In 2005, only a year before his death Kari Mannerla created a game called Inkan Aarre. The famous game Afrikan Tähti was designed by Mannerla and published over 50 years before this. The two games resemble each other and are almost identical. The only difference being that one is based in Africa and the other in South America. So, what was the need for Inkan Aarre so many years after the success of the original game? This is a question we will probably never get a real answer to.
The game follows the gameplay of famous Afrikan Tähti. The goal is to find the treasure before other players and get it back home safely. The similarities between Inkan Aarre and Afrikan Tähti are numerous: Money is needed to open the possible treasures, flying to a different location and be able to travel at sea. There are also 3 possible demons that for some reason only take your money but not your soul.
Luckily, Mannerla added at least a couple of minor changes to Inkan Aarre. Players will always start from Rio De Janeiro and they must deliver the treasure to Machu Picchu. It is also now official that you can travel at sea without money, but it is slower (so no more players getting stuck in Madagascar!).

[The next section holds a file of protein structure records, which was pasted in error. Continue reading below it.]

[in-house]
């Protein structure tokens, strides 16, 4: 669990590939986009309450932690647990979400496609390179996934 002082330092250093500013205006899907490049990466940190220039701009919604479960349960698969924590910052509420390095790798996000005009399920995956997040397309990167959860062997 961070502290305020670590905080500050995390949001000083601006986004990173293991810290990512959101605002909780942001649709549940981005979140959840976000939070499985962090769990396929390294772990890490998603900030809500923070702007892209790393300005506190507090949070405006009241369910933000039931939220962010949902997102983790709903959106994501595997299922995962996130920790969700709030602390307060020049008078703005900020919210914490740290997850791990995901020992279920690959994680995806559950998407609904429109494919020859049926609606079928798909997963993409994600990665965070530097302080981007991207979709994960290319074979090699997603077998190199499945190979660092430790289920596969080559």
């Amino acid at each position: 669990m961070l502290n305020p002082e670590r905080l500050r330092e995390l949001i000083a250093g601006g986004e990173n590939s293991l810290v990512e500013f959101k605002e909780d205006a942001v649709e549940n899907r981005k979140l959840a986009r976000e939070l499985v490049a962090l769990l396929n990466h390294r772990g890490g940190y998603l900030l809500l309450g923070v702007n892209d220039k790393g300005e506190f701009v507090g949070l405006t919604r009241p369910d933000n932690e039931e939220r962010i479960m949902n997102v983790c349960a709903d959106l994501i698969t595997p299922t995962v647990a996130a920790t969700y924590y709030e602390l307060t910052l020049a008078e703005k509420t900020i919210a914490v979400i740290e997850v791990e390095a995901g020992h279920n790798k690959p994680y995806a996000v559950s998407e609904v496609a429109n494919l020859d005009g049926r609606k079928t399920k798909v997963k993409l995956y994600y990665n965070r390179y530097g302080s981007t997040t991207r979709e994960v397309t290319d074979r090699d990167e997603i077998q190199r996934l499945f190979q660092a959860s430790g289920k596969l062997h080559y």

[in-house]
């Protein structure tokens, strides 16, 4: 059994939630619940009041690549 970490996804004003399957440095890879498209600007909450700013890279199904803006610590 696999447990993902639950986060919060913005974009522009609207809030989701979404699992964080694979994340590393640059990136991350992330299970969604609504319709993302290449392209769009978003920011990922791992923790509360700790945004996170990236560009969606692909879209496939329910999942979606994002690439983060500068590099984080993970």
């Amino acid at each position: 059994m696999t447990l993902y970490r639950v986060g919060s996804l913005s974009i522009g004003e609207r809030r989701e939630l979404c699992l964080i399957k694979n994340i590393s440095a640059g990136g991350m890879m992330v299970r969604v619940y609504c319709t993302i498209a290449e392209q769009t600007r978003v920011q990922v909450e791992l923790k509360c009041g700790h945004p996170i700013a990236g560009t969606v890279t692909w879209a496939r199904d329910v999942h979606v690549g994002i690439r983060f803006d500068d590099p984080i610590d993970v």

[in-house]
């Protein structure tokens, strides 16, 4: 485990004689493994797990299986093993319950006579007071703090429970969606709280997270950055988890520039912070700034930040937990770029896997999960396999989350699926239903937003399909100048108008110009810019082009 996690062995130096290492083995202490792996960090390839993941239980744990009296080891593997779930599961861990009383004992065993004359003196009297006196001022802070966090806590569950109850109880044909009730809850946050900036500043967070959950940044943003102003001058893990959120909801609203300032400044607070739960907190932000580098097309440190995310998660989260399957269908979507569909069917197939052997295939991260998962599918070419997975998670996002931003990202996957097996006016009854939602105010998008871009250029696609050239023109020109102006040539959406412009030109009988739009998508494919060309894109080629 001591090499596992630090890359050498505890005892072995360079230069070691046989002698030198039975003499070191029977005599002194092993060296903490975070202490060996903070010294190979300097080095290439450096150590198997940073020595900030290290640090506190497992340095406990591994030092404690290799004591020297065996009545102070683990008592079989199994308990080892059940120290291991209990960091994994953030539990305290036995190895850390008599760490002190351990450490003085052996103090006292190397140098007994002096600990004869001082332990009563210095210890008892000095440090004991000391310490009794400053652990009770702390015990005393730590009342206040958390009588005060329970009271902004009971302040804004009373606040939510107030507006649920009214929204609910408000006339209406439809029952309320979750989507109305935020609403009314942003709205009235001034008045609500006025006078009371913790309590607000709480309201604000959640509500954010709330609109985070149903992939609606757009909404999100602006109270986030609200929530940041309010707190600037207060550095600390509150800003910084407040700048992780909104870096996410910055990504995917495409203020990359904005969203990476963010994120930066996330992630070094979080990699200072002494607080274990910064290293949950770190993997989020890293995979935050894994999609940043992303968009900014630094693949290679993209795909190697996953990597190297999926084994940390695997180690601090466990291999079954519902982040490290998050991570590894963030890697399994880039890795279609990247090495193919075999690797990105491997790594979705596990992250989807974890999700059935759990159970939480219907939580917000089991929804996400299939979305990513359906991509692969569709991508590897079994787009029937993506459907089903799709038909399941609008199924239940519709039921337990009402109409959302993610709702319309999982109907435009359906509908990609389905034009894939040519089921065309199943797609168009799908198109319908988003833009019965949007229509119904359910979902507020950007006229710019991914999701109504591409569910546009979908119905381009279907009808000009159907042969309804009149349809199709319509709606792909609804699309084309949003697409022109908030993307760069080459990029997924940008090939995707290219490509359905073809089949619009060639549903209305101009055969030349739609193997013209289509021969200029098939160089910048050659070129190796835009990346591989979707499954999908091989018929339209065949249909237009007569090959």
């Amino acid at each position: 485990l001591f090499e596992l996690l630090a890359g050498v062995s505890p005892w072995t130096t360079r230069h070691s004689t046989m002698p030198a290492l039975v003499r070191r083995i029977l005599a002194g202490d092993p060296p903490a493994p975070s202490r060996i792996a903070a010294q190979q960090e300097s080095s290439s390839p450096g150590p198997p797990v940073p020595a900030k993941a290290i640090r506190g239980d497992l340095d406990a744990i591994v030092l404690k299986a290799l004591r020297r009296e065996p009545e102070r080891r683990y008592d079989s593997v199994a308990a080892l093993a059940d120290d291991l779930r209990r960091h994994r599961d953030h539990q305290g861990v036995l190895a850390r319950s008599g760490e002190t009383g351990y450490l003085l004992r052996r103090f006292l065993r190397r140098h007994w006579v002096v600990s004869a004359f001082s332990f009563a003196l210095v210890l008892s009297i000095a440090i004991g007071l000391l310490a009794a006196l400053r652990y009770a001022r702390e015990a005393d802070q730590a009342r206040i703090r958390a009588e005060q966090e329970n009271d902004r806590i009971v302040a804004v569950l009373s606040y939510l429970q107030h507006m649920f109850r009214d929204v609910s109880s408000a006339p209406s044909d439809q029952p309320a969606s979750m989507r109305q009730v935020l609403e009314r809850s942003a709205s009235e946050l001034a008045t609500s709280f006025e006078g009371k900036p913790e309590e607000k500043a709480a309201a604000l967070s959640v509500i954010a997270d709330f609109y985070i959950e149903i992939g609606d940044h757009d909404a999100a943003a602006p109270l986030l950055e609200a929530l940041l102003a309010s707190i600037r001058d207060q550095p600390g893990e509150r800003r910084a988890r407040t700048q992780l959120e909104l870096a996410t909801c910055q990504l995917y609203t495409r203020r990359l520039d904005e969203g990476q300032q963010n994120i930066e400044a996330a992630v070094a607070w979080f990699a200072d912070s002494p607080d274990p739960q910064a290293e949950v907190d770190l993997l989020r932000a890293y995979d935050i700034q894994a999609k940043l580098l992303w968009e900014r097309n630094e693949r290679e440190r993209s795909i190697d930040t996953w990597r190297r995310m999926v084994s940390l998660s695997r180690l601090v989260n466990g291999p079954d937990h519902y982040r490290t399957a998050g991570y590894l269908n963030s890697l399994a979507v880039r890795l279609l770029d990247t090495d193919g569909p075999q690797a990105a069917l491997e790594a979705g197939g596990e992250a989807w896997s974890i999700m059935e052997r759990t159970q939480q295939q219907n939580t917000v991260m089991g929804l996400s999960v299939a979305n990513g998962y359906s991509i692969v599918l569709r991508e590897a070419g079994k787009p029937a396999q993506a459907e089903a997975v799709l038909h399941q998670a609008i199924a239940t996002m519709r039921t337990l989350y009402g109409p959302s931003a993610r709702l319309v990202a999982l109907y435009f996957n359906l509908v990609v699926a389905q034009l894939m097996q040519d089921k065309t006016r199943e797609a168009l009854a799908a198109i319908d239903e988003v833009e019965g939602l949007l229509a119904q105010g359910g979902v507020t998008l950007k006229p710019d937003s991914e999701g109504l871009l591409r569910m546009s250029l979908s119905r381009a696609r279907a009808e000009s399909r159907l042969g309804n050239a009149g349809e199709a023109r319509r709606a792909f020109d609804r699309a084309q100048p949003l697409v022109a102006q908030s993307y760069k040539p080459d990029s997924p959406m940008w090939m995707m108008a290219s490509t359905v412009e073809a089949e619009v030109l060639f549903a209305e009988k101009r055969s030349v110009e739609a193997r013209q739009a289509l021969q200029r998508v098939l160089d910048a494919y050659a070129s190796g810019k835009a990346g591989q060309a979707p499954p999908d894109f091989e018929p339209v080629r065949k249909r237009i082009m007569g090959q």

The third and most important new rule is the possibility to get a Native American guide token. There are two tokens of this kind in the game. With the Native American guide you can instantly travel anywhere on the map, thus gaining a huge advantage to yourself. This is a nice addition to the game and makes me wish there were be more of this kinds of new innovations. At least that would somehow justify the of this rip-off of the original game.
So, should you play this game? Should you even buy this game? I for myself see no need for this, but nevertheless it is funny after so many years of playing Afrikan Tähti in my childhood to try something so similar. Only if there would be more differences and additional rules to this game it could be called a real sequel rather than just a copy of the original.
Pictures taken by the author.
Designer: Kari Mannerla
Release date: 2005
Number of Players: 2-6
Playing time: 15-30 minutes